My first post for 2017 is going to talk about the last trip I was able to make in 2016 to the Garst Museum in Greenville, Ohio. To be honest, I didn’t know anything at all about Greenville until I was told that they had an amazing museum there. I can honestly report that they were right. It turns out Greenville (a town I barely knew of before this) has played a major part in US history, and was the birthplace of a couple of very famous people.
I will say that driving up, the Garst Mansion that the first part of the museum is housed in looks quite small from the outside. In actuality, there are several buildings all connected to make an impressively large museum complex.
The museum starts as many do in this area, with an array of showcases filled with arrowheads, mastodon bones, and boards that explain the settling of the area. One of the more interesting facts is that Greene Ville (as it was originally known) was home to the largest wooden fort ever built (built by “Mad” Anthony Wayne), and was where the Treaty of Greenville was signed in 1795. This treaty ended the Northwest Indian War and is what basically allowed Ohio to be settled by European settlers.
Going up a narrow set of stairs from here leads you to a room filled with various military garb, some of which goes back to the War of 1812.
In this room is also a small area dedicated to Zachary Lansdowne, pilot of The Shenendoah. The Shenendoah was the first of four rigid body airships built for the Navy, and the first to make a flight across the United States. Tragically, it crashed over Ohio in 1925 (this incident is going to lead to another trip in the future). Lansdowne and 13 others were killed in the crash.
Moving back downstairs, we reach what are undoubtedly the highlight galleries in the museum: the two rooms dedicated to Annie Oakley.
Annie was a sharpshooter, and was one of the most famous performers in the legendary Buffalo Bill Wild West show. The two rooms in the Garst Museum are filled with various pieces from Annie’s personal and professional life. And yes, there are a lot of guns on display.
Moving down the hall is the gallery that I had the most interest in seeing. One of my other hobbies is collecting View-Master reels. A lot of the best reel sets are travel photography related. Many of those sets were edited by Greenville native Lowell Thomas.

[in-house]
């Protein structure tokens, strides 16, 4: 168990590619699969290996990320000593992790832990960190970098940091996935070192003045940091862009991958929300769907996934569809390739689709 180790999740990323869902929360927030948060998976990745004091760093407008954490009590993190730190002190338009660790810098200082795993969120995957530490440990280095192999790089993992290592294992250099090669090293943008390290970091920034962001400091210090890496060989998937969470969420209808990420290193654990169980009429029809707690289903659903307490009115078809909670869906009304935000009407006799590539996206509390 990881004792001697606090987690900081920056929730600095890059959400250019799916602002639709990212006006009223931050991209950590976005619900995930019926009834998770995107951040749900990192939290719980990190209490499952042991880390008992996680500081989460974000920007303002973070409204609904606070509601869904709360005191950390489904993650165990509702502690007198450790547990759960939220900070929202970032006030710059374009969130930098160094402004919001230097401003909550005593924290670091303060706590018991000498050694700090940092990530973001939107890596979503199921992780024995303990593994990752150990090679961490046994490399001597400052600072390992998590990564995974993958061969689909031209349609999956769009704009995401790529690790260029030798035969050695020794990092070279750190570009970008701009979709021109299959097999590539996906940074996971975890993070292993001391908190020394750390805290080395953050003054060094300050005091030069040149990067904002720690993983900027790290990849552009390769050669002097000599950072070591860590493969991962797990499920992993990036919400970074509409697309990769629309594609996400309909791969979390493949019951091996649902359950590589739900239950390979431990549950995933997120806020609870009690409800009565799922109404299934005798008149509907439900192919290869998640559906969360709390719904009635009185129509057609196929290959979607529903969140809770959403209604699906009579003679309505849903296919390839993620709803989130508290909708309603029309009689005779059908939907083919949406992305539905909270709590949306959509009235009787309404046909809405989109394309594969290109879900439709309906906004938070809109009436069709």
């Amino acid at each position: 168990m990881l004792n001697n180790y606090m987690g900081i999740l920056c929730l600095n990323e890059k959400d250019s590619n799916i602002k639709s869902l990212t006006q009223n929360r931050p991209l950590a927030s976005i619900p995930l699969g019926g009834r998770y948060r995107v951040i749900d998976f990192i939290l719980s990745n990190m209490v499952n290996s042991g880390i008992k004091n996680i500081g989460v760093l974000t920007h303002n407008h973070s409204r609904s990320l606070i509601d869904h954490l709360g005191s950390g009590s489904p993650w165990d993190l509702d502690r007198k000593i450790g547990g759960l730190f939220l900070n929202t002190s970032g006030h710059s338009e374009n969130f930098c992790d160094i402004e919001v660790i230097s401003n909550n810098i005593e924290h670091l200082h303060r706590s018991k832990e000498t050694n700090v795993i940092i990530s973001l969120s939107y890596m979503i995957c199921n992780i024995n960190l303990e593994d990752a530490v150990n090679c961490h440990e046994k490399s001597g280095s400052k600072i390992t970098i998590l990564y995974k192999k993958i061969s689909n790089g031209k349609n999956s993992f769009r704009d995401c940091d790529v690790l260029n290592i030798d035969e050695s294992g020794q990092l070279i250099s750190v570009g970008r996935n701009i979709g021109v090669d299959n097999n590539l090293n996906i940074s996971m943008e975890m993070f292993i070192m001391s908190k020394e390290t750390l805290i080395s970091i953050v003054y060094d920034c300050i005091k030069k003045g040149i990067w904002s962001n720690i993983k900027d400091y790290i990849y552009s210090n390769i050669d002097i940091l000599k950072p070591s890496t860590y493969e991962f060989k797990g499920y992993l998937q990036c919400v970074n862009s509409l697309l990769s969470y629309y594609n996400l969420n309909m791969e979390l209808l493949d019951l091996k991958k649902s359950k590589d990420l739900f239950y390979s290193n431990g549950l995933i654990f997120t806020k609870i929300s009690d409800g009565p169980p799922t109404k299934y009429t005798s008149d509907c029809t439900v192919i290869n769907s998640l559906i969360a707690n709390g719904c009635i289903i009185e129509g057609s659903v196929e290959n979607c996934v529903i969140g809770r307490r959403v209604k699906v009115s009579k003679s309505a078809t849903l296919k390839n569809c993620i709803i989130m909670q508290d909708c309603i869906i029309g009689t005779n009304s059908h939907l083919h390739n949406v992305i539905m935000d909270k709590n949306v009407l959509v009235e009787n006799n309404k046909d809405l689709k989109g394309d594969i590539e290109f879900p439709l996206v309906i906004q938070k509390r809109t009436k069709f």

Far more than View-Masters though, Lowell was a renowned travel journalist. His most famous work was his coverage of T.E. Lawrence during World War I which later became the book, and even later the movie Lawrence of Arabia. There are some quite fascinating artifacts in this area, including this flag that the sign says was reportedly the last Turkish flag to fly over Bethlehem.
That’s quite the vacation souvenir.
On the outer ring around the Lowell exhibit is an area called “Americana.” This exhibit has a small collection of Currier and Ives prints…
…and several rooms full of items donated by local residents. These rooms are all set up to look like they might have in their original settings. These are neat rooms, although tricky to photograph because they are all behind windows. It feels very Peeping Tom-ish to take pictures in this area.
To get to the next section of the museum, you have to double back through the Annie Oakley galleries. This area is another series of rooms made up of donated items. Unlike the last section though, these are all set up as businesses. So there’s one bank building, a toy shop, a telescope shop etc. Unfortunately, all of the shops were closed off so you couldn’t walk inside, but you could at least still “window shop.”
The final main area of the museum was a little less organized than everything up to this point has been. This area had a lot of farm implements and vehicles, but there wasn’t much in the way of a theme or order. It felt like a large stall at an antique mall. Neat stuff, but not organized in a way that helped tell much of a story.
The last room in the museum is called the Lowell Thomas Room, but it is more of a meeting room than anything else. In one corner is an exhibit about Private First Class Douglas Dickey. During the Vietnam War, Dickey threw himself upon an grenade in order to save the lives of others. This display tells his story, as well as shows his Medal of Honor and Purple Heart.
The Garst Museum tells a lot of fascinating stories. Any one of which could probably be expanded into its own museum. Greenville is a little bit off the main roads, but well worth the visit. Greenville also supposedly has a great burger place. We didn’t have a chance to stop, but we heard good things. Just look for the building covered in used chewing gum (seriously). (We will probably go back in the near future).
Map of Garst Museum:
About 10 miles outside of Greenville is Brock Cemetery. It is a very small cemetery, but it is the final resting place for both Annie Oakley and PFC Douglas Dickey.
There is a rather interesting legend that Annie Oakley isn’t actually buried under her tombstone, but was cremated and then placed inside the casket with her husband, who died just two weeks later. There is an Ohio Historical Marker in the cemetery to show Annie’s gravesite, and PFC Dickey’s is just a couple rows away, with flags waving nearby.
I thank everyone for following along. This is now officially 12 out of the 88 counties visited. There probably will be a bit of an extended break as Ohio winters are difficult to predict, and many of the places of interest I want to visit are closed. I have many points of interest ready to go.